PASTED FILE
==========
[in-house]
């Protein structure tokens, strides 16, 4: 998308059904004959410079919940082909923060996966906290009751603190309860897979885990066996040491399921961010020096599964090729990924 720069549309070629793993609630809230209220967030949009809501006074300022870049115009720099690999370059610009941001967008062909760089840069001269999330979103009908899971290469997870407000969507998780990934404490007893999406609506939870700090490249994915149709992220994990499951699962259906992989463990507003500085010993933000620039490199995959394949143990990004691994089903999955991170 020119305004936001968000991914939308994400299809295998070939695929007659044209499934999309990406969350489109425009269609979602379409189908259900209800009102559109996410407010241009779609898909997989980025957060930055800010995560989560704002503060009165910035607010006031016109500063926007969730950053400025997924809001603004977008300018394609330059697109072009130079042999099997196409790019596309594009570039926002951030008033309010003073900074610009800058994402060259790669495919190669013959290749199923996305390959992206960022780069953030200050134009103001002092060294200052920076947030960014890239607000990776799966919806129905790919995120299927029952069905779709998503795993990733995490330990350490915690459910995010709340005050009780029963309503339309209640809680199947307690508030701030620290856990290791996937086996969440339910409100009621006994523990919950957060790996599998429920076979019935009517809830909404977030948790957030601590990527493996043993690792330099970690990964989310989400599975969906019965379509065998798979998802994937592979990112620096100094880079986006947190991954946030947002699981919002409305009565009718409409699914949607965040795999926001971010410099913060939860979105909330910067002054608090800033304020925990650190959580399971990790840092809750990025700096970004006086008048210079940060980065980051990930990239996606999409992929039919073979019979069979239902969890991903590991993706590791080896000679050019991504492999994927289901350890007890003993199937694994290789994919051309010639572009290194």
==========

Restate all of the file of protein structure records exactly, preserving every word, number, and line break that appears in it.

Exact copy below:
[in-house]
């Protein structure tokens, strides 16, 4: 998308059904004959410079919940082909923060996966906290009751603190309860897979885990066996040491399921961010020096599964090729990924 720069549309070629793993609630809230209220967030949009809501006074300022870049115009720099690999370059610009941001967008062909760089840069001269999330979103009908899971290469997870407000969507998780990934404490007893999406609506939870700090490249994915149709992220994990499951699962259906992989463990507003500085010993933000620039490199995959394949143990990004691994089903999955991170 020119305004936001968000991914939308994400299809295998070939695929007659044209499934999309990406969350489109425009269609979602379409189908259900209800009102559109996410407010241009779609898909997989980025957060930055800010995560989560704002503060009165910035607010006031016109500063926007969730950053400025997924809001603004977008300018394609330059697109072009130079042999099997196409790019596309594009570039926002951030008033309010003073900074610009800058994402060259790669495919190669013959290749199923996305390959992206960022780069953030200050134009103001002092060294200052920076947030960014890239607000990776799966919806129905790919995120299927029952069905779709998503795993990733995490330990350490915690459910995010709340005050009780029963309503339309209640809680199947307690508030701030620290856990290791996937086996969440339910409100009621006994523990919950957060790996599998429920076979019935009517809830909404977030948790957030601590990527493996043993690792330099970690990964989310989400599975969906019965379509065998798979998802994937592979990112620096100094880079986006947190991954946030947002699981919002409305009565009718409409699914949607965040795999926001971010410099913060939860979105909330910067002054608090800033304020925990650190959580399971990790840092809750990025700096970004006086008048210079940060980065980051990930990239996606999409992929039919073979019979069979239902969890991903590991993706590791080896000679050019991504492999994927289901350890007890003993199937694994290789994919051309010639572009290194």